The twelfth-century Chronicle of Petershausen, composed over the course of more than thirty years, opens a rare window on the life-world of a medieval monastery as it struggles to grow and survive within tumultuous spiritual and temporal landscapes.

From its founding by St. Gebhard II of Constance as a proprietary episcopal monastery in 992 through the aftermath of the great fire that ravaged the community in 1159 and beyond, Petershausen encountered both external attacks and internal disruption and division. Across the pages of the chronicle, supra-regional clashes between emperors and popes play out at the most local level. Monks struggle against the influence of overreaching bishops. Reformers arrive and introduce new and unfamiliar customs. Tensions erupt into violence within the community. Advocates attack. Miracles, visions, and relics link the living and the dead. Through it all the anonymous chronicler struggles to find meaning amid conflict and chaos and forge connections to a distant past. Along the way, this monk enlivens his narrative with countless colorful anecdotes – sometimes amusing, sometimes disturbing – creating a history for the monastery with its own unique voice.

Intended for specialists and students alike, this volume presents the first translation into English of this fascinating text, which offers a unique glimpse into the lived experience of medieval monasticism and its interactions with the society around it.

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Alison I. Beach, Shannon M.T. Li, and Samuel S. Sutherland

The Chronicle opens with a prologue that is stylistically and thematically distinct from the rest of the text, and which may originally have been written as an independent treatise by the same author. In it, the chronicler uses biblical exegesis to trace the apostolic origins of the various aspects of monastic practice. The author then recounts the origins of other monastic and ecclesiastical professions – regular canons, bishops, clerics, holy virgins, solitaries, inclusi, pilgrims, and beggars – concluding that each agrees on one faith.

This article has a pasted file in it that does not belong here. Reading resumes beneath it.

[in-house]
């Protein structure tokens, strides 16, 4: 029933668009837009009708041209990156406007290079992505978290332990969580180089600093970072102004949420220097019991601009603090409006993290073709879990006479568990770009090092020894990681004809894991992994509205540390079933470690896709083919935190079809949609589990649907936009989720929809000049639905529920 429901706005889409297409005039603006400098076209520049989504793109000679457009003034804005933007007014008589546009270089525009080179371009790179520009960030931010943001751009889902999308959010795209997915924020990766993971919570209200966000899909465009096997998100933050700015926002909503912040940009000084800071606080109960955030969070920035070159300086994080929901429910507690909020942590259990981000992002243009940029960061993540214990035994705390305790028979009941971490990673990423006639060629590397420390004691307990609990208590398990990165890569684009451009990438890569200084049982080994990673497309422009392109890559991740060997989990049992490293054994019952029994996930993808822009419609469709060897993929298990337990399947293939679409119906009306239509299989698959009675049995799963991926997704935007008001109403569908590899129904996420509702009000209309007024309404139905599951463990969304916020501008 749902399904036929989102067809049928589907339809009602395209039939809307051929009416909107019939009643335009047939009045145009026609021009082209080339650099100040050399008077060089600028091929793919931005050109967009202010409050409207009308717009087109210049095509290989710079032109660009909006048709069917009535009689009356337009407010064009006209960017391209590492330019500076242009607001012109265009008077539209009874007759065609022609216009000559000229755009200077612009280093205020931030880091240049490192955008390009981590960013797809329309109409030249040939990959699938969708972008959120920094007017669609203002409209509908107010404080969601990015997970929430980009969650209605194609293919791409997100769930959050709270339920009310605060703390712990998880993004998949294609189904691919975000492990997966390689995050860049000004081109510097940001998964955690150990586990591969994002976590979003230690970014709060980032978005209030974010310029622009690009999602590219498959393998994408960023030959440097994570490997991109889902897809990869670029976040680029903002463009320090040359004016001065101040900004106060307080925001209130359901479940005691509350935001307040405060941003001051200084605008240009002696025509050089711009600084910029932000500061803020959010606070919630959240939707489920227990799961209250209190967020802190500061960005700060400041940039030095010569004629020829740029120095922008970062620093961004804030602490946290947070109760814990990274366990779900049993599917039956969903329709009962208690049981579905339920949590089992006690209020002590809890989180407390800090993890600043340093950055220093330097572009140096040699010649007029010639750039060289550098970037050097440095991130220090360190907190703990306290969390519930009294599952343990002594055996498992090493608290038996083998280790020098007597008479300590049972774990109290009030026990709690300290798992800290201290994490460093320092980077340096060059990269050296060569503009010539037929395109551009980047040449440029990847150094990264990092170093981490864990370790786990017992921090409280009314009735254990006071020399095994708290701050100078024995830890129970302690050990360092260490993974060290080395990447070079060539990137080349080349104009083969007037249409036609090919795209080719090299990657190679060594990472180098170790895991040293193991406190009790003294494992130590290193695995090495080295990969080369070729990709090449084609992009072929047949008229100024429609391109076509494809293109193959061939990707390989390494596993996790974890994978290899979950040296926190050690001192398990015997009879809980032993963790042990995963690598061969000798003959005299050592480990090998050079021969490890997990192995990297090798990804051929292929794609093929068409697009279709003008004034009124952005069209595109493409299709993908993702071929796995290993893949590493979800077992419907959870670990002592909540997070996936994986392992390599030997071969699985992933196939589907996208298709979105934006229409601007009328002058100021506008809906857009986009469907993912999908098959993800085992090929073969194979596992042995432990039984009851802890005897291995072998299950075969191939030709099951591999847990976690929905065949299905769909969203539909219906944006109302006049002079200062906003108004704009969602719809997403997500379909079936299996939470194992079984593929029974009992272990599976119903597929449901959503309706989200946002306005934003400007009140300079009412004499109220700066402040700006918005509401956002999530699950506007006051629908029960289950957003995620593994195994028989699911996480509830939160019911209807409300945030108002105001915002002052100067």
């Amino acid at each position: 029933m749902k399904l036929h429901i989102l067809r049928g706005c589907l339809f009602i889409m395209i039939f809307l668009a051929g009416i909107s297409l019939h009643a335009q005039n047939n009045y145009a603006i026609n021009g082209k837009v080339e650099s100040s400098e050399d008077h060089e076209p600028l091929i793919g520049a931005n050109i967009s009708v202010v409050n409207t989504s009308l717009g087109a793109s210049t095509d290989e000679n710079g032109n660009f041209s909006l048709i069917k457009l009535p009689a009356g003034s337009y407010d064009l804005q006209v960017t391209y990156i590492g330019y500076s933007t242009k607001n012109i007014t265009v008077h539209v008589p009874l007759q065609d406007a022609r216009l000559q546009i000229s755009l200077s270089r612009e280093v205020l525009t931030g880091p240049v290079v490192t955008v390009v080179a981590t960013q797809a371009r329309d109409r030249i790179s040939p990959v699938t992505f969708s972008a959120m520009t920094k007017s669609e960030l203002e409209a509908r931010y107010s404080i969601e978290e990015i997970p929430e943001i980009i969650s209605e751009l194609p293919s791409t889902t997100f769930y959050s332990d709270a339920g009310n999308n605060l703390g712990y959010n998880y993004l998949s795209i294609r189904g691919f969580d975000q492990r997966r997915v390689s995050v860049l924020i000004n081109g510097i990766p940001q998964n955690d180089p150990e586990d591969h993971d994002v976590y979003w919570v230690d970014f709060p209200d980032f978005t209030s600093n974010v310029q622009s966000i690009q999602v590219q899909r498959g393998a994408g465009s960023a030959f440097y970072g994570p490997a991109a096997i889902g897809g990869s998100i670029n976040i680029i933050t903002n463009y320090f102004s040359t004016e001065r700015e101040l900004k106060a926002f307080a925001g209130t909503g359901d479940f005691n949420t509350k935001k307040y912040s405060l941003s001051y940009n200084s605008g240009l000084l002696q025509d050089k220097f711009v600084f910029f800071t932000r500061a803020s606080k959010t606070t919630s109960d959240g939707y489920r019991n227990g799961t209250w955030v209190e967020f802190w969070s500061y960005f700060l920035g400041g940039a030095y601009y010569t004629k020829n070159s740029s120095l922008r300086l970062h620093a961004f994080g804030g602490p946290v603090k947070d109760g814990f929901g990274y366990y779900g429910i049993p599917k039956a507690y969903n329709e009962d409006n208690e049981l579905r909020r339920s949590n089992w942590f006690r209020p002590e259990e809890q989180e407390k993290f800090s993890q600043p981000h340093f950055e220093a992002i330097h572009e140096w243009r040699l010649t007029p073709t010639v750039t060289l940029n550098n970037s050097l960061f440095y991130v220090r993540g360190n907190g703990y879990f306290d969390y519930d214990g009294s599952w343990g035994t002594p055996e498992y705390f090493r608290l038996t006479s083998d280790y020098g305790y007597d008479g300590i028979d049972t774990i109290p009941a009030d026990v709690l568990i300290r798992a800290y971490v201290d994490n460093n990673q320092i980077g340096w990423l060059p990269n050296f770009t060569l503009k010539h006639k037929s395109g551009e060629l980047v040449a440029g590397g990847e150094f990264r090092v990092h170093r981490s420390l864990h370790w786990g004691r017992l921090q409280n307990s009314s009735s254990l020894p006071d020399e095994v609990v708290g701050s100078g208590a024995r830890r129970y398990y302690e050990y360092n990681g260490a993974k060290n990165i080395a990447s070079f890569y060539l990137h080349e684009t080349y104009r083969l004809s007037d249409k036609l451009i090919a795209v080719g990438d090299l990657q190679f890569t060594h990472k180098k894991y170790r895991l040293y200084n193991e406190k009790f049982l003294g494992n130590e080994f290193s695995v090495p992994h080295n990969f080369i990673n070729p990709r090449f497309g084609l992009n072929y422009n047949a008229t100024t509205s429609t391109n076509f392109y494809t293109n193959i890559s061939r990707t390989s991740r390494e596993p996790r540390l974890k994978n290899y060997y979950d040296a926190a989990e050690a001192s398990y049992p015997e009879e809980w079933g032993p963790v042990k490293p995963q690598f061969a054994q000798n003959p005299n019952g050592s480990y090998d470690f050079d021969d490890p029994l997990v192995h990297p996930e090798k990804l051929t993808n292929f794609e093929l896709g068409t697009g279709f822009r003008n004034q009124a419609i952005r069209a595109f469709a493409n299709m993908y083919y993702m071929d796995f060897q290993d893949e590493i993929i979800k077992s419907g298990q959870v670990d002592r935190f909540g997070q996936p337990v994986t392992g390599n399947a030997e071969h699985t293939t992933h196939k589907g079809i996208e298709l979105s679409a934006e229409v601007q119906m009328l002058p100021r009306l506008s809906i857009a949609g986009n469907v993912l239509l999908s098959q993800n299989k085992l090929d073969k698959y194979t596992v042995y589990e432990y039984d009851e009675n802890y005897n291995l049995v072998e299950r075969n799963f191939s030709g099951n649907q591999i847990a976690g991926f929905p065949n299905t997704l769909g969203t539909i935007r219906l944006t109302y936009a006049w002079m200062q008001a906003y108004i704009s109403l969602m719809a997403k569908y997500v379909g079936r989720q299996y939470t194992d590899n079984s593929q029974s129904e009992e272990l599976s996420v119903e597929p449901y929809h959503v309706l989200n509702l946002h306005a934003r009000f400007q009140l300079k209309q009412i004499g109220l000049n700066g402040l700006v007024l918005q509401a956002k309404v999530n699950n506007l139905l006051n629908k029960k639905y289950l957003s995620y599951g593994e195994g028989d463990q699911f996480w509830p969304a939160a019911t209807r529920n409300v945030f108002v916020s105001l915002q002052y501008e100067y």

in Monastic experience in twelfth-century Germany
Alison I. Beach, Shannon M.T. Li, and Samuel S. Sutherland

An account of the Translation of the relics of St. Gebhard describes in detail the festivities surrounding the canonization of the monastery’s founder and the consecration of the newly renovated church and chapels.

in Monastic experience in twelfth-century Germany
Cathy Shrank

Cathy Shrank’s essay considers the impact of citing scripture in fifteenth-century English morality drama. She studies its evolution from a genre that focuses on the psychomachia of the individual human soul to one that maps a struggle for the soul of the nation. Shrank explores what happens to biblical quotations – and the language in which they are cited – and how they are used to establish the ethos of characters in performance after the Reformation.

in Enacting the Bible in medieval and early modern drama
Monika Fludernik

Monika Fludernik concentrates on William Rowley’s A Shoemaker, A Gentleman, comprising one of the few existing treatments of martyrdom in early modern dramatic literature. She studies this play within the context of earlier Elizabethan depictions of martyrdom, as well as with reference to the medieval tradition of saints’ legends. Fludernik also brings this play into dialogue with other contemporaneous plays about issues of martyrdom and religious identity: The Virgin Martyr, written collaboratively by Thomas Dekker and Philip Massinger; and Thomas Middleton’s A Game at Chess.

in Enacting the Bible in medieval and early modern drama